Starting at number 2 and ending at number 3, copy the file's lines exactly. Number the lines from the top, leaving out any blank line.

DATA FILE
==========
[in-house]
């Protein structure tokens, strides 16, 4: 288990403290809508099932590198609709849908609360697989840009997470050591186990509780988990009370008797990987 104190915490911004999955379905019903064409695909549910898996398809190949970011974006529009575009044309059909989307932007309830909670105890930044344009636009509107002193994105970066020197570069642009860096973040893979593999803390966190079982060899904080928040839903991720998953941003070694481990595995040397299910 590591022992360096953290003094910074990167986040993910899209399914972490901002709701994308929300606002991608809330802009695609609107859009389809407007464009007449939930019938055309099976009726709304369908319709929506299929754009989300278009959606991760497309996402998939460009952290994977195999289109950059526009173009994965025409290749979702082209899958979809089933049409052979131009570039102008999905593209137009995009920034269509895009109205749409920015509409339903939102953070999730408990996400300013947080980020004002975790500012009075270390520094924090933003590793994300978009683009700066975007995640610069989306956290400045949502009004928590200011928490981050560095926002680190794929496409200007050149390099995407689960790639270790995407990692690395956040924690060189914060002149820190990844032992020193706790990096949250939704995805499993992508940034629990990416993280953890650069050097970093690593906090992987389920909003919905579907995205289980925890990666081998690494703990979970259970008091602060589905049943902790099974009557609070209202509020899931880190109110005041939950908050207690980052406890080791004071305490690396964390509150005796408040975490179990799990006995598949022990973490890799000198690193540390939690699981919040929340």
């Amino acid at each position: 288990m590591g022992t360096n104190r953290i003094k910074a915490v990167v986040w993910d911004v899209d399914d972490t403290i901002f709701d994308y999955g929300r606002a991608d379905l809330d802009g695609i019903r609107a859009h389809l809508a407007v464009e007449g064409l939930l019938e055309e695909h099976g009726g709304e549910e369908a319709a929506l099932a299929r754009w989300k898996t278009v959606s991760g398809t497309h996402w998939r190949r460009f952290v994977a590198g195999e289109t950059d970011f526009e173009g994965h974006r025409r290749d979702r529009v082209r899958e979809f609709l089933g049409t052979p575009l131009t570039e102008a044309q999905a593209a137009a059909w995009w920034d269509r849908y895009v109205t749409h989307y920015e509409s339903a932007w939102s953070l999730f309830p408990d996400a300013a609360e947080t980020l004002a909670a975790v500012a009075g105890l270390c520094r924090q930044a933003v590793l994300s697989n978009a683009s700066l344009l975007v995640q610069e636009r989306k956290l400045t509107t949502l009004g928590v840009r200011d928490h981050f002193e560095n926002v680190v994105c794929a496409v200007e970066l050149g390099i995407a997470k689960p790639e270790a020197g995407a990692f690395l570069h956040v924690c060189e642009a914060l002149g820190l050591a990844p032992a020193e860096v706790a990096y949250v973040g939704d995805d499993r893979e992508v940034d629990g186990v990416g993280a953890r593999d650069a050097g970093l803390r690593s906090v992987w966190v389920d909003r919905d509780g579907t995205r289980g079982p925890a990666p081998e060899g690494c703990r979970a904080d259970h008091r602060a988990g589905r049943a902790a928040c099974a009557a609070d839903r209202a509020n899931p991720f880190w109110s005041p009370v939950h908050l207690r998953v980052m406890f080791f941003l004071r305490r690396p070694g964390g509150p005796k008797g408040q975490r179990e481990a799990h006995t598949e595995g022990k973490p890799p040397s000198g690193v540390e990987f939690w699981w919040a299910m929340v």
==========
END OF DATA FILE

């Protein structure tokens, strides 16, 4: 288990403290809508099932590198609709849908609360697989840009997470050591186990509780988990009370008797990987 104190915490911004999955379905019903064409695909549910898996398809190949970011974006529009575009044309059909989307932007309830909670105890930044344009636009509107002193994105970066020197570069642009860096973040893979593999803390966190079982060899904080928040839903991720998953941003070694481990595995040397299910 590591022992360096953290003094910074990167986040993910899209399914972490901002709701994308929300606002991608809330802009695609609107859009389809407007464009007449939930019938055309099976009726709304369908319709929506299929754009989300278009959606991760497309996402998939460009952290994977195999289109950059526009173009994965025409290749979702082209899958979809089933049409052979131009570039102008999905593209137009995009920034269509895009109205749409920015509409339903939102953070999730408990996400300013947080980020004002975790500012009075270390520094924090933003590793994300978009683009700066975007995640610069989306956290400045949502009004928590200011928490981050560095926002680190794929496409200007050149390099995407689960790639270790995407990692690395956040924690060189914060002149820190990844032992020193706790990096949250939704995805499993992508940034629990990416993280953890650069050097970093690593906090992987389920909003919905579907995205289980925890990666081998690494703990979970259970008091602060589905049943902790099974009557609070209202509020899931880190109110005041939950908050207690980052406890080791004071305490690396964390509150005796408040975490179990799990006995598949022990973490890799000198690193540390939690699981919040929340």
């Amino acid at each position: 288990m590591g022992t360096n104190r953290i003094k910074a915490v990167v986040w993910d911004v899209d399914d972490t403290i901002f709701d994308y999955g929300r606002a991608d379905l809330d802009g695609i019903r609107a859009h389809l809508a407007v464009e007449g064409l939930l019938e055309e695909h099976g009726g709304e549910e369908a319709a929506l099932a299929r754009w989300k898996t278009v959606s991760g398809t497309h996402w998939r190949r460009f952290v994977a590198g195999e289109t950059d970011f526009e173009g994965h974006r025409r290749d979702r529009v082209r899958e979809f609709l089933g049409t052979p575009l131009t570039e102008a044309q999905a593209a137009a059909w995009w920034d269509r849908y895009v109205t749409h989307y920015e509409s339903a932007w939102s953070l999730f309830p408990d996400a300013a609360e947080t980020l004002a909670a975790v500012a009075g105890l270390c520094r924090q930044a933003v590793l994300s697989n978009a683009s700066l344009l975007v995640q610069e636009r989306k956290l400045t509107t949502l009004g928590v840009r200011d928490h981050f002193e560095n926002v680190v994105c794929a496409v200007e970066l050149g390099i995407a997470k689960p790639e270790a020197g995407a990692f690395l570069h956040v924690c060189e642009a914060l002149g820190l050591a990844p032992a020193e860096v706790a990096y949250v973040g939704d995805d499993r893979e992508v940034d629990g186990v990416g993280a953890r593999d650069a050097g970093l803390r690593s906090v992987w966190v389920d909003r919905d509780g579907t995205r289980g079982p925890a990666p081998e060899g690494c703990r979970a904080d259970h008091r602060a988990g589905r049943a902790a928040c099974a009557a609070d839903r209202a509020n899931p991720f880190w109110s005041p009370v939950h908050l207690r998953v980052m406890f080791f941003l004071r305490r690396p070694g964390g509150p005796k008797g408040q975490r179990e481990a799990h006995t598949e595995g022990k973490p890799p040397s000198g690193v540390e990987f939690w699981w919040a299910m929340v």